Financial Times: Pakistan sinking into power vacuum and a historic blow to the military establishment

A report published by the British newspaper “Financial Times” said that the success of loyalists of the Pakistan Tehreek-e-Insaf party led by jailed former Prime Minister Imran Khan surprised other political parties, leading to political influence. A historic shock. Army and threatened further instability in the country.

The Tehreek-e-Insaf party's emergence as the largest party on Thursday reflected a rare rejection of the powerful military's long-standing “manipulation” of elections in Pakistan, the report quoted observers as saying. In which voters are increasingly withdrawing from public efforts. Crush Khan's party and stop him from returning to office.

The important date for talks with IMF is approaching

The report said the resulting power shortages would leave the country less able to govern as it approaches a key deadline for a new International Monetary Fund rescue plan.

Elizabeth Threlkeld, a senior fellow at the Stimson Center for Research in Washington, was quoted as saying, “The results of these elections will take several weeks to resolve… It is time for Pakistan to return to negotiations with the International Monetary Fund. Used to be.” Fund.”

Analysts said they expected the military to continue to press for a preferred outcome, with Khan's opponents having begun coalition talks early, according to the report.

League and People's Party

The Pakistan Muslim League, composed of former Prime Minister Nawaz Sharif, which won 75 of the total 265 seats in parliament, announced that it would form the government.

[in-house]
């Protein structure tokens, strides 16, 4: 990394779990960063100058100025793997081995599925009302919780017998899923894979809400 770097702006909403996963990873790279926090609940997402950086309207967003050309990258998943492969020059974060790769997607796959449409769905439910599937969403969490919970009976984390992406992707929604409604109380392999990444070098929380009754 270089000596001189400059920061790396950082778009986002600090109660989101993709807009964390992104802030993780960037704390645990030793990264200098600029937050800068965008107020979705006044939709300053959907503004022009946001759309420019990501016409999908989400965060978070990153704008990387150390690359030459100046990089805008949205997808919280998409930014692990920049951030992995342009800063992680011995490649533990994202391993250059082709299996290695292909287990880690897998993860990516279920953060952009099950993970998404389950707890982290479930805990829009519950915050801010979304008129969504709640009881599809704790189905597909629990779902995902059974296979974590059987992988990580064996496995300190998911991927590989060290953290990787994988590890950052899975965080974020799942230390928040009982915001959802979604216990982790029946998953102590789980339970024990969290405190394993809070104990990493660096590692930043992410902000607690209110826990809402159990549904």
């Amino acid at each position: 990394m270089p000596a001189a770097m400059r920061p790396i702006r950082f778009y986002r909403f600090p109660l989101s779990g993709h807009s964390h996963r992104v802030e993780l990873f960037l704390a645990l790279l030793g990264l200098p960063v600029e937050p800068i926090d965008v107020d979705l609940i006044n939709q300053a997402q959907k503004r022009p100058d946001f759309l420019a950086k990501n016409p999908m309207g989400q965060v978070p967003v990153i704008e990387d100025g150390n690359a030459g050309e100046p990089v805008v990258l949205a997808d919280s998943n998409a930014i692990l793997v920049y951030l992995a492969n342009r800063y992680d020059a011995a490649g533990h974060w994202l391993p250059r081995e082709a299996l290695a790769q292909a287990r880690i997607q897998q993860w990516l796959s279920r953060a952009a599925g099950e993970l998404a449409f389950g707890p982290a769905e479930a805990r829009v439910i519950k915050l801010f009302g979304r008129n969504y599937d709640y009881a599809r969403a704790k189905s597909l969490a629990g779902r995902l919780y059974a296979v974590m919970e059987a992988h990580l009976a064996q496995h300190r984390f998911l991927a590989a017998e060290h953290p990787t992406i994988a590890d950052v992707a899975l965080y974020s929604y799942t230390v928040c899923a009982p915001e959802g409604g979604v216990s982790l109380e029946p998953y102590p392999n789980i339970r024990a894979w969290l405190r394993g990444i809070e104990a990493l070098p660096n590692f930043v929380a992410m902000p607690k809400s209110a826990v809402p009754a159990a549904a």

Nawaz Sharif's party began talks to revive the ruling coalition with the Pakistan People's Party led by Bilawal Bhutto Zardari, son of late Prime Minister Benazir Bhutto, who served for a short time after Khan stepped down from the post of prime minister. Was staying.

Analysts say that Sharif and Bhutto Zardari seem to have the best chance of forming a coalition government. In particular, Sharif benefited from a number of judicial rulings ahead of the election, which overturned a lifetime ban imposed on him from holding office following his corruption conviction in 2018.

An attempt to stem the populist tide

Karachi-based columnist Khurram Hussain said what he sees is Pakistan's combined power structure, not just the military but the judiciary and all major political parties, trying to stem the populist tide represented by Tehreek-e-Insaf.

The Tehreek-e-Insaf party itself played down the possibility of forming a coalition and vowed to overturn the disputed results in court and prove its majority. This party had won 101 seats.

The party claimed it had evidence of widespread voter fraud, which snatched away about 70 additional seats, due to delays in the counting process, mobile network outages and other alleged irregularities, and launched legal challenges and protests outside counting centres. urged, while the United States and the European Union called for an investigation into the alleged interference.

Getting Khan out of jail is his party's priority.

One of PTI's priorities will be to get its leader, whose personal charisma is the party's biggest winner, out of jail.

Lawyers have said they hope the cases will be sent to higher courts, but the party claims Khan faces 200 more charges, making a quick release unlikely.

The report said that Pakistan, at least, is in a somewhat unstable situation, and is facing a very serious economic crisis, as the inflation rate is around 30%, and foreign reserves are depleting, and it needs a quick solution. There is a need, and hence a stable and strong government which can go into a fund. International criticism, negotiating with her, and implementing the various economic reforms she will undoubtedly demand.

The country would be at risk of default if it fails to reach an agreement with the International Monetary Fund.

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